As a third-generation Red Cross volunteer, Cathy Sproule was heartbroken to discover that among the valuables stolen from her home in a burglary last year, was her family’s prized collection of American Red Cross pins dating back to WWI.
Chief among them was her own Clara Barton Award — the highest award the American Red Cross bestows upon volunteers, recognizing meritorious service in volunteer leadership positions held over a period of years.
“The American Red Cross means a lot to my family and me,” said Cathy. “I started as a Red Cross lifeguard in college, later became an American Red Cross employee, serving as Director of Emergency Services, and was appointed as an international representative for the Red Cross in a collaborative study of the earthquake and tsunami response in Japan. I have been a local volunteer and disaster responder since the year 2000. I’ve had an amazing run.”
So as Sproule worked to prepare a January mass shelter drill in her volunteer role as a Mass Care Coordinator, her son, Christopher, a U.S. Homeland Security official, worked furtively with the Red Cross Los Angeles Region personnel and Volunteer Services to locate a Clara Barton replacement pin for Sproule.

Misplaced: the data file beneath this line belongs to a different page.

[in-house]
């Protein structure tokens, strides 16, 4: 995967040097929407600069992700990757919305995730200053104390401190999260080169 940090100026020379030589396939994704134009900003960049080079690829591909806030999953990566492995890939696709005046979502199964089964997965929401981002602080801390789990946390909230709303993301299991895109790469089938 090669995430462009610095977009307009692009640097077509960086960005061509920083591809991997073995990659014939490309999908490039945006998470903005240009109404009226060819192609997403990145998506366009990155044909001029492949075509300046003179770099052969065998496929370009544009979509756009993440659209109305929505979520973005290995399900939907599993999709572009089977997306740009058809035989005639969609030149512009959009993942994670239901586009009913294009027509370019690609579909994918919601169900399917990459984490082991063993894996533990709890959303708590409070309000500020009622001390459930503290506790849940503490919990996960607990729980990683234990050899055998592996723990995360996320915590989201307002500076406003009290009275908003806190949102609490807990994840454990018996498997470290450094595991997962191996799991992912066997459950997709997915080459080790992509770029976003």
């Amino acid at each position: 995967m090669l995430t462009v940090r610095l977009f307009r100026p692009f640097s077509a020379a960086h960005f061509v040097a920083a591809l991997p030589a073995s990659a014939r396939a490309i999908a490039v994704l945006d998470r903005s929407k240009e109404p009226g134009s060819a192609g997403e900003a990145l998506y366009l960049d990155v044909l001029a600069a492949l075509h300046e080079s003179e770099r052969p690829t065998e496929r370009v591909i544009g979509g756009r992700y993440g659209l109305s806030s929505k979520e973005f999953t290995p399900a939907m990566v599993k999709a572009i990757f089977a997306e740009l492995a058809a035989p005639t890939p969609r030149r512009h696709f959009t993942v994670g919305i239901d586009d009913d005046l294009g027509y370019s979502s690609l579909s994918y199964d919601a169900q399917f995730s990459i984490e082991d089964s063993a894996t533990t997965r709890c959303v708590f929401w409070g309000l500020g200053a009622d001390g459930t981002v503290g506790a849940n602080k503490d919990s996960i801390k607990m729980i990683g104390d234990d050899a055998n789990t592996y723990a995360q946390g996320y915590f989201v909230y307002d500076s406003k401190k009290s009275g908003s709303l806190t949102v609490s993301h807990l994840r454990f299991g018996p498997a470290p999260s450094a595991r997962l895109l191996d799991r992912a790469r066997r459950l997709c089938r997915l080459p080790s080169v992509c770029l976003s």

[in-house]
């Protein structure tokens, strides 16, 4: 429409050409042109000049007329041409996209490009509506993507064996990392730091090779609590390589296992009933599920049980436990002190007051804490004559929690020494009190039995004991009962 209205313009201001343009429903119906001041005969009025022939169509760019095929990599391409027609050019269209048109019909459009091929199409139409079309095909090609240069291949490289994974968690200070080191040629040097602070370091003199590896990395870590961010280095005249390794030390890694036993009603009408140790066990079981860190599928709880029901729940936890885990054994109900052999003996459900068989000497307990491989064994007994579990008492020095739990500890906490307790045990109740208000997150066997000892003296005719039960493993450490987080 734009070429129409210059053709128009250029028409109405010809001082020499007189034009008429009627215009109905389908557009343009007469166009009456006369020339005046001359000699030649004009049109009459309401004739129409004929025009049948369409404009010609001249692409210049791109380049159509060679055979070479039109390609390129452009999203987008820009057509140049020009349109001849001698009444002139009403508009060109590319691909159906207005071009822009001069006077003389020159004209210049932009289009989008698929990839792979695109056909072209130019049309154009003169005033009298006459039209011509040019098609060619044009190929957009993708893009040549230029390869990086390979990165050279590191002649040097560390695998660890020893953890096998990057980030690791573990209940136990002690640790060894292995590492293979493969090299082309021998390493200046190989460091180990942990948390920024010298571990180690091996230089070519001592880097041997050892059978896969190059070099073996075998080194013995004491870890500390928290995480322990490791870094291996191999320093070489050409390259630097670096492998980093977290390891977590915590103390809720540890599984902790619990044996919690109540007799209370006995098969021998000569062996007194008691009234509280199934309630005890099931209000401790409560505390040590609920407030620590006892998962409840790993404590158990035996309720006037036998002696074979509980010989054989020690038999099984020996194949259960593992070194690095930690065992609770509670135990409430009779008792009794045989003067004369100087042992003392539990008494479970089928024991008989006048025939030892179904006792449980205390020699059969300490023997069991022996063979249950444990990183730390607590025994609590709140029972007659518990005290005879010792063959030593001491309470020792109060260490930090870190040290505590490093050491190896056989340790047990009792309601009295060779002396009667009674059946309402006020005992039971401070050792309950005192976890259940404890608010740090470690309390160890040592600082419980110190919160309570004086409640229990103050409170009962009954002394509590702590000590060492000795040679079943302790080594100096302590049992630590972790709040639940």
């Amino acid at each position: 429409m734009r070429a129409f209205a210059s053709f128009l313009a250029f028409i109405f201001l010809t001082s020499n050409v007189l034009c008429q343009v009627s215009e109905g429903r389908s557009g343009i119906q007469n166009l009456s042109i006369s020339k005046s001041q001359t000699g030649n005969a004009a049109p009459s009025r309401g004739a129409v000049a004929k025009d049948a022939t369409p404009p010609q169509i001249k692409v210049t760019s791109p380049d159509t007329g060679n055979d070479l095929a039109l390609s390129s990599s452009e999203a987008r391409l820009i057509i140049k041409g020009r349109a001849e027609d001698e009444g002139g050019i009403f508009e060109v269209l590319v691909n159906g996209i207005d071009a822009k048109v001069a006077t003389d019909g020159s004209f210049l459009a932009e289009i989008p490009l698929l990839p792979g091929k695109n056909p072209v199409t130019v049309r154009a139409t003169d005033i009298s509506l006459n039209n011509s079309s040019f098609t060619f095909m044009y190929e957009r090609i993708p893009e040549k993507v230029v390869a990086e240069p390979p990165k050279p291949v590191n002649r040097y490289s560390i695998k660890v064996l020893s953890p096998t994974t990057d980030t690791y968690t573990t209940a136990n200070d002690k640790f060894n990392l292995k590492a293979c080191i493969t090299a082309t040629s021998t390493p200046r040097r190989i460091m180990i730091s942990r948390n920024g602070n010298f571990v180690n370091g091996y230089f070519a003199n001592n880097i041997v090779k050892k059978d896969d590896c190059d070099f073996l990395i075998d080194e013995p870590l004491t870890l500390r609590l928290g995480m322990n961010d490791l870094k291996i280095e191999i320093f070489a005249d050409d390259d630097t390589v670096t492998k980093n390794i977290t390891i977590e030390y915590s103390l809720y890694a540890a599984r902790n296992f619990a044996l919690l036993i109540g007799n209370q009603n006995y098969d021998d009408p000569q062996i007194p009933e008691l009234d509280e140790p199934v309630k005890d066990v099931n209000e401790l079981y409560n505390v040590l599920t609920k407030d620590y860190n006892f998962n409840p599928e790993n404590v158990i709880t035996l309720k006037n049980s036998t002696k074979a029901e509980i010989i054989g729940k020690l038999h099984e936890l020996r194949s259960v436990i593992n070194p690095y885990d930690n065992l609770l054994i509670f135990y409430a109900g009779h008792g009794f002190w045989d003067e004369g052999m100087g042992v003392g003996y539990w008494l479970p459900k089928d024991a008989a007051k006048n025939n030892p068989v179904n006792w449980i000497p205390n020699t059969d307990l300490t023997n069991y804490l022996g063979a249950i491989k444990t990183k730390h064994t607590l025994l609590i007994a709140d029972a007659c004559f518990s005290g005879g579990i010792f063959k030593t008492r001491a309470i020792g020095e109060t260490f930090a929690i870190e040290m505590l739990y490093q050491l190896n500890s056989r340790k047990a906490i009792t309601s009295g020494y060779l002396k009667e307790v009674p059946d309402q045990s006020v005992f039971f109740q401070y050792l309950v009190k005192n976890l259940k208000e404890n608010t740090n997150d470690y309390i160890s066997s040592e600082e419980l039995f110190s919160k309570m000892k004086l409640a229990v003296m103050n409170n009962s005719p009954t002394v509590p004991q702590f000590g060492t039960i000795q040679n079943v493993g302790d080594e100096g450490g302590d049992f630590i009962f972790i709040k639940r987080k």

In mid-Fanuary, as a shelter drill meeting was wrapping up, Joselito Garcia-Ruiz, the Los Angeles Region’s Disaster Program Officer, had one last item on the agenda. On behalf of the American Red Cross, Garcia-Ruiz was honored to present another Clara Barton Award, just like the original, to an astonished Sproule.
“The Red Cross Los Angeles Region was happy to recognize once again Cathy’s life-long commitment to the American Red Cross and appreciate her years of service helping our organization prevent and alleviate human suffering in the face of emergencies,” said Alex Rose, a Red Cross Territory 2 Disaster Manager who worked with Sproule on the January shelter exercise.
A retired special education teacher, Sproule joined the Red Cross in 2000 after wildfires scorched the mountains near her home in La Cañada-Flintridge. In her tenure with the Red Cross, she has responded to many disasters around the country, including those left in the aftermath of Hurricanes Katrina, Charley, Sandy and Irene, as well as the Samoan earthquake and tsunami, and California wildfires.
Sproule, whose grandmother and mother both served as Red Cross volunteers, has set her next goal on certification in the Federal Emergency Management Agency’s Homeland Security Exercise and Evaluation Program.
The Red Cross is proud to have among its family an incredible volunteer like Sproule.
by Sandy Van, Communications Volunteer